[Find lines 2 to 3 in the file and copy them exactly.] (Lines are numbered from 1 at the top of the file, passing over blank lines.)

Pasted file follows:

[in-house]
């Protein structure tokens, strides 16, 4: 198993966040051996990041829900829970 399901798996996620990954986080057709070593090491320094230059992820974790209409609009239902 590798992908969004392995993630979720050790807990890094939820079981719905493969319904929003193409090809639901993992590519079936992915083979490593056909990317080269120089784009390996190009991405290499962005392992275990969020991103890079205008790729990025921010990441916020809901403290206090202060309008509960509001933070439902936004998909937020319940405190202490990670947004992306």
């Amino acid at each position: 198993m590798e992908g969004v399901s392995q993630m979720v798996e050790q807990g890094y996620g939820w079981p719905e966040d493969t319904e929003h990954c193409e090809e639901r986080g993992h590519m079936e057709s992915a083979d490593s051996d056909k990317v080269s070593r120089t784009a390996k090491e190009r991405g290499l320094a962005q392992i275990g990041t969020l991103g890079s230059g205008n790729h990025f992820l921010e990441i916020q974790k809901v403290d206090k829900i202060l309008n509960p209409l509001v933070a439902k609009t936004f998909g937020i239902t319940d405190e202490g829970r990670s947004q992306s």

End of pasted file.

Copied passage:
């Protein structure tokens, strides 16, 4: 198993966040051996990041829900829970 399901798996996620990954986080057709070593090491320094230059992820974790209409609009239902 590798992908969004392995993630979720050790807990890094939820079981719905493969319904929003193409090809639901993992590519079936992915083979490593056909990317080269120089784009390996190009991405290499962005392992275990969020991103890079205008790729990025921010990441916020809901403290206090202060309008509960509001933070439902936004998909937020319940405190202490990670947004992306």
């Amino acid at each position: 198993m590798e992908g969004v399901s392995q993630m979720v798996e050790q807990g890094y996620g939820w079981p719905e966040d493969t319904e929003h990954c193409e090809e639901r986080g993992h590519m079936e057709s992915a083979d490593s051996d056909k990317v080269s070593r120089t784009a390996k090491e190009r991405g290499l320094a962005q392992i275990g990041t969020l991103g890079s230059g205008n790729h990025f992820l921010e990441i916020q974790k809901v403290d206090k829900i202060l309008n509960p209409l509001v933070a439902k609009t936004f998909g937020i239902t319940d405190e202490g829970r990670s947004q992306s």